UIL Holdings Corporation (NYSE: UIL) and its operating companies urge customers to take measures to stay safe and warm during the bitterly cold weather that’s forecast this week for Connecticut and Massachusetts.
The risk of fire, carbon monoxide exposure and other hazards can increase as residents seek to stay warm during the extreme cold, said James P. Torgerson, president and chief executive officer of UIL Holdings, corporate parent of The United Illuminating Company, The Southern Connecticut Gas Company, Connecticut Natural Gas Corporation and The Berkshire Gas Company.
“As this extreme cold weather sets in, we encourage our customers to take a look around their homes and make sure they’re able to keep themselves and their families warm in the days ahead, and to identify any potential safety risks that need to be addressed,” Torgerson said.
Here are some safety tips for the extreme cold.
If you are unable to keep your home heated safely and comfortably, call Infoline at 211 in Connecticut or Massachusetts for resources that can help you and your family. When exposed to cold temperatures, wear warm clothing in order to avoid hypothermia. The elderly and infants are especially susceptible to hypothermia. Excessive shivering, drowsiness, speech difficulties, irregular heartbeat and unconsciousness are all signs of hypothermia. If someone in your household exhibits these traits, get medical attention immediately.
Stove and Range
The stove, range and other kitchen appliances are designed for cooking, not heating. Please avoid using appliances improperly. In addition to creating a fire hazard, a natural gas stove or oven can present a carbon-monoxide risk when used for space heating.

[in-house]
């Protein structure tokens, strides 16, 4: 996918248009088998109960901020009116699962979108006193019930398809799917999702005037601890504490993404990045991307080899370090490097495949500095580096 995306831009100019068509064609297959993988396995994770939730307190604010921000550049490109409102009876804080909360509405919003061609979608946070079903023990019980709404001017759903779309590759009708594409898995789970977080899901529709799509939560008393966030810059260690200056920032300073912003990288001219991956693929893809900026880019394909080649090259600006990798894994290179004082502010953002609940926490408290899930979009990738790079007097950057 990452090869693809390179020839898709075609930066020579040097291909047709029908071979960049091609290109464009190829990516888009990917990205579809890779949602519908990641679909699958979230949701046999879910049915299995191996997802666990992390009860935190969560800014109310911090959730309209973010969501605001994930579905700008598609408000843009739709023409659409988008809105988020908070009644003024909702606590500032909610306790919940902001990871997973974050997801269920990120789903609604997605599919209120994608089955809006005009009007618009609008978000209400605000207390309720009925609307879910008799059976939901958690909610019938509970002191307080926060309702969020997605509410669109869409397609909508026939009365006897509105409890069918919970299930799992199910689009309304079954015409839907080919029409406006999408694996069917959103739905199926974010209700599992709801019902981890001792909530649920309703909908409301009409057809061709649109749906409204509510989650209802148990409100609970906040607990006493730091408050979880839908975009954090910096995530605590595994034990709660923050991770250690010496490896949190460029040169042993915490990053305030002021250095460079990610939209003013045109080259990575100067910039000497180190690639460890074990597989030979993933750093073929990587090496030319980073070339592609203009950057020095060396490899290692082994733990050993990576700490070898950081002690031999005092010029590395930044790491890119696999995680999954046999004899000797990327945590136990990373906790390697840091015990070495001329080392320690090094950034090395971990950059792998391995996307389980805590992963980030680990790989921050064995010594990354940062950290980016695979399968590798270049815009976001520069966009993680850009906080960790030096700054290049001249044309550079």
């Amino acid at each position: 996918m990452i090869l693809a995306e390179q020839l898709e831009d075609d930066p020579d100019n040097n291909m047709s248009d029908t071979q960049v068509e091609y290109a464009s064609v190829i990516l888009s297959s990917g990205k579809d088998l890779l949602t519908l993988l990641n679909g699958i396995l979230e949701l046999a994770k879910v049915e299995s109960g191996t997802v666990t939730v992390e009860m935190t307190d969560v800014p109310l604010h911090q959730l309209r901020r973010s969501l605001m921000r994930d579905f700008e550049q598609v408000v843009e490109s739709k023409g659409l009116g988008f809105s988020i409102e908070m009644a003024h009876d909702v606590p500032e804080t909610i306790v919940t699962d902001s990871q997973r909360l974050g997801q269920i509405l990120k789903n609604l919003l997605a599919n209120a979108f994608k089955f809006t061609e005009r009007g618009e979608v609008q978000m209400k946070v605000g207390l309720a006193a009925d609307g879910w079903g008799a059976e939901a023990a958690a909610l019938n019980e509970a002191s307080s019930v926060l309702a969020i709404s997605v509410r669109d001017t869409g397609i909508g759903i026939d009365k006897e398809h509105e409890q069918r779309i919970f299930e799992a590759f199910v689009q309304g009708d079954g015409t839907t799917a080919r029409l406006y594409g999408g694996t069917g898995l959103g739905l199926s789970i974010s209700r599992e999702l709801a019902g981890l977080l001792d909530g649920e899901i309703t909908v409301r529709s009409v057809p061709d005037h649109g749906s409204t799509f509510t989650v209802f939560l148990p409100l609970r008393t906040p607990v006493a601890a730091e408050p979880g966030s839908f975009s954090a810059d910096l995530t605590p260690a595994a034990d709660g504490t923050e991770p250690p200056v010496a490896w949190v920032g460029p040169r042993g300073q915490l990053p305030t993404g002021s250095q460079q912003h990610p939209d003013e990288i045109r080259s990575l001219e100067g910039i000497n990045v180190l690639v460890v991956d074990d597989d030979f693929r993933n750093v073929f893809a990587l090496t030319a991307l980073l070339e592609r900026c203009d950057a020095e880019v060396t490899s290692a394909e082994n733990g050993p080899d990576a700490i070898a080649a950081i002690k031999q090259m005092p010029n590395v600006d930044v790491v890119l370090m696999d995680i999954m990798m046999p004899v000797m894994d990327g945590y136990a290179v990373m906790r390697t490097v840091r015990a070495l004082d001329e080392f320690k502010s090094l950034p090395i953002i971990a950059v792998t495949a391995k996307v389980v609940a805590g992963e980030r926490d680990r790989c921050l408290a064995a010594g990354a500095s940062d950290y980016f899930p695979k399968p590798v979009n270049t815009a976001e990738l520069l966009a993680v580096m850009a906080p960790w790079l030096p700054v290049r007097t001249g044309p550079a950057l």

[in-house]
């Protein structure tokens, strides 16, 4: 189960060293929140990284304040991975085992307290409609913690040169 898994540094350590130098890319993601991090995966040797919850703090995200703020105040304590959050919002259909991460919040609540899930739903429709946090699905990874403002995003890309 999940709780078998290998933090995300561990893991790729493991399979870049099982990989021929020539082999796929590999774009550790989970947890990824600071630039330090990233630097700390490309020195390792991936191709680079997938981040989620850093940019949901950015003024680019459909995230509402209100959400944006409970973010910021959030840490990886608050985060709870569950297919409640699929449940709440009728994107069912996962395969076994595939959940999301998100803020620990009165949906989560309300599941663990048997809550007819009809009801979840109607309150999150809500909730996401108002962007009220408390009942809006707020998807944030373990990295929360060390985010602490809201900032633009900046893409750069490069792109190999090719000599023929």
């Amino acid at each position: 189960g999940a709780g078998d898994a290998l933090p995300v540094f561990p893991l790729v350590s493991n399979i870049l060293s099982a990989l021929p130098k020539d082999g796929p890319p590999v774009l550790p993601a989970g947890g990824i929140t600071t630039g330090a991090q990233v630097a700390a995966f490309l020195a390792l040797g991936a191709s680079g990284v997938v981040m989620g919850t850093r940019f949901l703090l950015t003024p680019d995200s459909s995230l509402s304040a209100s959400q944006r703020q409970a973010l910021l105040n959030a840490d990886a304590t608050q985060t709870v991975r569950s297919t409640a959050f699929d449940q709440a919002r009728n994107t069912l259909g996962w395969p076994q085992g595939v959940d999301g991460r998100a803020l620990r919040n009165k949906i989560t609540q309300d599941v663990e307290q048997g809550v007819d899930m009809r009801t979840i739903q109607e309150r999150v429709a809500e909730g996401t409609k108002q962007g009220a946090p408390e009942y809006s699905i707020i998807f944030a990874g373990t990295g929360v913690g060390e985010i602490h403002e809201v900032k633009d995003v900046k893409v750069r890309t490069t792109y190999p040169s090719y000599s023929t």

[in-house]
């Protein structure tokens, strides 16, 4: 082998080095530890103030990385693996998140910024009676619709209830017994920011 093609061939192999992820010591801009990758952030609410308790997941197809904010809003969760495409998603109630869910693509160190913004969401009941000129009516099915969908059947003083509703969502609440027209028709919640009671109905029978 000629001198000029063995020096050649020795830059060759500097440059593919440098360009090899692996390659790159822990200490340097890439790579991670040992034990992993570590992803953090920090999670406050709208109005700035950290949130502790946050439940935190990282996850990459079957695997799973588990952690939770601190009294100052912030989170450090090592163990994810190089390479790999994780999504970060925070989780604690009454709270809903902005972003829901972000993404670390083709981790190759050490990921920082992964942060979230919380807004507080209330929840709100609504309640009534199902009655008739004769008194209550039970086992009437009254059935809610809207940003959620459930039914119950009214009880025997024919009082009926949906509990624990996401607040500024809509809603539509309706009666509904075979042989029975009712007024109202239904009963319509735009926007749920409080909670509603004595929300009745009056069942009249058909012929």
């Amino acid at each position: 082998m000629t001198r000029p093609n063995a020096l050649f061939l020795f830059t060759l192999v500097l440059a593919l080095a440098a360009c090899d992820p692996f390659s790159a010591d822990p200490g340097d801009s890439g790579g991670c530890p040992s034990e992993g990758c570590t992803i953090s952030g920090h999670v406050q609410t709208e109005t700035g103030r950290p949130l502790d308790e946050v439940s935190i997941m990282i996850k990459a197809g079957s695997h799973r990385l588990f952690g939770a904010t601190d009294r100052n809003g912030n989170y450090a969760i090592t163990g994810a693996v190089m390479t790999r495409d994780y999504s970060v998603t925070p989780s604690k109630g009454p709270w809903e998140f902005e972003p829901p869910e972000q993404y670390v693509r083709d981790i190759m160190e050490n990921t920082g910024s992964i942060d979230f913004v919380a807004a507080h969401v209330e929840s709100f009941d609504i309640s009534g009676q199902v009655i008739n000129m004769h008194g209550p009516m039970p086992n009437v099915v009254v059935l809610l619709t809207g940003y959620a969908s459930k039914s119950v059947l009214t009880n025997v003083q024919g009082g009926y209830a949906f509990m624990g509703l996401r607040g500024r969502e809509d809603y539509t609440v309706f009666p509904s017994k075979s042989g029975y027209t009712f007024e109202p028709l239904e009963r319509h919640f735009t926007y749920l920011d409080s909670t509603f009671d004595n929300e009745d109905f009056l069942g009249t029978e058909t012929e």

Use a space heater that has been tested and certified by a nationally recognized testing laboratory. Read and follow the manufacturer’s instructions. Never use a device designed for outdoor use indoors. Place the space heater on a level surface away from foot traffic, at least 3 feet from combustible materials. Inspect the cord for fraying, and after plugging it in, periodically feel the cord near the outlet to make sure the plastic is not getting hot. Do not run the space heater cord under a rug or carpeting, and never use an extension cord for a space heater. Keep children and pets away, and turn off the space heater when you leave the area.
Heating, Hot Water and Plumbing
Keep the furnace area clear of flammable materials and keep vents clear to provide a good air supply to your heating system to ensure proper combustion. Don’t ignore drips or odd noises from your heating system — call your heating company to investigate. Wrap exposed pipes in your basement with pipe insulation to help them retain heat and avoid freezing.
Fire and Carbon Monoxide Detectors
Place smoke and carbon monoxide alarms on every level of your home, outside of sleeping areas and inside each bedroom. Test your smoke and carbon monoxide detectors monthly to make sure the batteries are working, and replace the batteries at least twice a year. Carbon monoxide is odorless, colorless and tasteless, but toxic. It is the product of incomplete combustion, which can result from a furnace or space heater problem. Symptoms of CO poisoning mimic the flu, so make sure the CO detector is in working order.